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None of this has been accidental and all of it has required careful planning and investment. Talk to loyalists like Armstrong and Robinson and you will hear them honour the work of captains such as Mike Taylor and David Snellgrove, who decided very late last century that Ormskirk would change the way they did things.

Brook Lane is also very much a family club: the Armstrongs, the Rankins and particularly, perhaps, the Glayzers hold the place in trust for future generations and new members. Strong links have been established with cricket-playing schools in the area. Tim Dickinson, who stepped down recently, was the shrewdest of chairmen, a manager who enabled others to manage their own spheres of responsibility.



Bohannon, celebrating a wicket for Lancashire, averages more than 40 with the bat in first-class cricket

“It’s a ripple effect from what captains like Mike and David did for us,” Armstrong said. “We set the bar higher and told players we were not interested in them if they didn’t want to play league cricket on Saturdays and knockout games on Sundays. We’re not going to throw cash around and we’re not interested in piss-up cricketers. There is a lineage at our club that has stemmed from what we did in the 1990s and the ethos we established then.”

But if there is one image that encapsulates what Ormskirk is about, it can be found a few miles away in the old Lancashire village of Lydiate, where Tom Hartley’s father, the former international 400m hurdler, Bill Hartley, runs a plant nursery. When Hartley realised that his son was serious about his cricket, he built a covered net where Tom and other Ormskirk juniors could practise whenever they wished. A few years ago, guided by the careful coaching of Jack Snowden, three future first-class cricketers, Hartley, Lavelle and Jones, polished the skills that would enrich their club and should, in time, benefit their counties, too. They learnt a professionalism that has nothing to do with money.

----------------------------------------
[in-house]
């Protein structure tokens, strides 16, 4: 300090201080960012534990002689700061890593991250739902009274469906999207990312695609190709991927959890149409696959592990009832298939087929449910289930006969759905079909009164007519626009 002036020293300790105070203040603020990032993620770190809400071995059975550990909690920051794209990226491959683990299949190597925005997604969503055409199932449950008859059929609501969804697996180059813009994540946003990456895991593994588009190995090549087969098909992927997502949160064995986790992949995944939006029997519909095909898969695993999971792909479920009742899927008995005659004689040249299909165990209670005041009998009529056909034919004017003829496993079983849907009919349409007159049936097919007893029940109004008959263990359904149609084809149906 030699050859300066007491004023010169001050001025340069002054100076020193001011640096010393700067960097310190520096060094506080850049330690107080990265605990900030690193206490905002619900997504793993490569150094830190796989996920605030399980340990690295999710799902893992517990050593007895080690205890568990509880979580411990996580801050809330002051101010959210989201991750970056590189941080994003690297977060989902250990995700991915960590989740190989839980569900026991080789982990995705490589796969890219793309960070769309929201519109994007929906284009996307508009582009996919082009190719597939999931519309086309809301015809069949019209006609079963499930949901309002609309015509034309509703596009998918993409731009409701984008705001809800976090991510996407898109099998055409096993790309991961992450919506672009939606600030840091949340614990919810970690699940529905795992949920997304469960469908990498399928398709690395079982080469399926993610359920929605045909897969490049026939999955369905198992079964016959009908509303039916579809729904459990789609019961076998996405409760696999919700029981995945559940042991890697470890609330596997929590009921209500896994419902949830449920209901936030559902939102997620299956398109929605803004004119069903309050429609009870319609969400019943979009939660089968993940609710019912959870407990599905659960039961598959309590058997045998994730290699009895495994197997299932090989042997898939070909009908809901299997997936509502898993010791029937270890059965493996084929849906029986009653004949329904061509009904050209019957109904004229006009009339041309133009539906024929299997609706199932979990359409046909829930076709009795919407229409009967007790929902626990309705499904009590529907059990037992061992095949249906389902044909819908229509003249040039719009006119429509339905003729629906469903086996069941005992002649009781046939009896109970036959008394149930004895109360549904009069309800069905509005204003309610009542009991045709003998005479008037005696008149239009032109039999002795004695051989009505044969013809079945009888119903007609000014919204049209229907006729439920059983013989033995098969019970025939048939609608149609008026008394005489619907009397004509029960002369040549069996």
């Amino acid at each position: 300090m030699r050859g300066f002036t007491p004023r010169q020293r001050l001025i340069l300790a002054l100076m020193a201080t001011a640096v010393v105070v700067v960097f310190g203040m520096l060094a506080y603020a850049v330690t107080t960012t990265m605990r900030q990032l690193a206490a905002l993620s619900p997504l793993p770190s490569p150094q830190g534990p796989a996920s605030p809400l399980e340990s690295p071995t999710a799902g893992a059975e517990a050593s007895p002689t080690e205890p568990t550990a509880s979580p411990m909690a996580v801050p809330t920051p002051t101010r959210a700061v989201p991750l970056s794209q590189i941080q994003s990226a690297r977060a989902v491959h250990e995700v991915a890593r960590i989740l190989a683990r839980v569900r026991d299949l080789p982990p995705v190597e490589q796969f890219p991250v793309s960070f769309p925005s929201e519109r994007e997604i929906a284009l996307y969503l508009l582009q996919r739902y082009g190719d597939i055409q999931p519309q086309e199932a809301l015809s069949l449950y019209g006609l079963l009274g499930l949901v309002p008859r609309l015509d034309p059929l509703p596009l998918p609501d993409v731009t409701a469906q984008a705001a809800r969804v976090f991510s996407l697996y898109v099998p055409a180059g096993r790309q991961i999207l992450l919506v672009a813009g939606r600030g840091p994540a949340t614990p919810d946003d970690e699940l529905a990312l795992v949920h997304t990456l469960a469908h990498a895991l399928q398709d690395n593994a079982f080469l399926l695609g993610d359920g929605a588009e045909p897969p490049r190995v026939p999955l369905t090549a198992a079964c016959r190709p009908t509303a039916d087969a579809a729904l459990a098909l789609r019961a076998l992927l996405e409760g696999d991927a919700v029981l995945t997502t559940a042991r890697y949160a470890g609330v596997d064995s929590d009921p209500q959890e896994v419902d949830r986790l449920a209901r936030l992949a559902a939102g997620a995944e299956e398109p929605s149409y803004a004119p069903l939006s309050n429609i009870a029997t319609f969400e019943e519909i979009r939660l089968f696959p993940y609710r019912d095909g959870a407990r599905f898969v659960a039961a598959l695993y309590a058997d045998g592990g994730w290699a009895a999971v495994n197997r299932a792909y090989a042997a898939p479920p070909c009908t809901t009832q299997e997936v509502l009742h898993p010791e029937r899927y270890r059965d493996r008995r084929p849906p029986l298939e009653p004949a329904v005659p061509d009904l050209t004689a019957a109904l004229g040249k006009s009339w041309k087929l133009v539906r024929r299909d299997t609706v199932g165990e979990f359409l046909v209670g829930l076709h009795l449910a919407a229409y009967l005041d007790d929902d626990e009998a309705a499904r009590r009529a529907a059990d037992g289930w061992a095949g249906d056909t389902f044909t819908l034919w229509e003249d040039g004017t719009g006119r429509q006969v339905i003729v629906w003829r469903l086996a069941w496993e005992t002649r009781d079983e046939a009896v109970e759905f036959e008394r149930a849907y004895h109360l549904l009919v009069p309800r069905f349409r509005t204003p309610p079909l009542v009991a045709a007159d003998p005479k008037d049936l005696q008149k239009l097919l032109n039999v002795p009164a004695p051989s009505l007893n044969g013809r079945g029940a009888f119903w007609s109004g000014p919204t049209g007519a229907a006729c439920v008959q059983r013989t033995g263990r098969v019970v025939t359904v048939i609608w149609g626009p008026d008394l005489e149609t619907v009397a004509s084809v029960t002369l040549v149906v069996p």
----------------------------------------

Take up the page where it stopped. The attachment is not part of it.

“Players are not at Ormskirk to mess about with their Saturdays,” Tom Hartley said. “The coaches are very good at identifying the players who can make the move up and that applies even to third-team cricket. They can see who’s got the attitude for it. They also give you overs and understand that you’re not going to get any better simply watching other bowlers. Getting the chance to bowl 20 overs was vital for me, as was the presence of captains who trusted me to win the game.”


The Ormskirk eight

Tom Hartley (Age: 23, County: Lancashire)

Josh Bohannon (24, Lancashire)

Liam Hurt (27, Lancashire)

George Lavelle (21, Lancashire)

Simon Kerrigan (32, Northants)

Michael Jones (23, Durham)

Gavin Griffiths (27, Leicestershire)

John Simpson (32, Middlesex)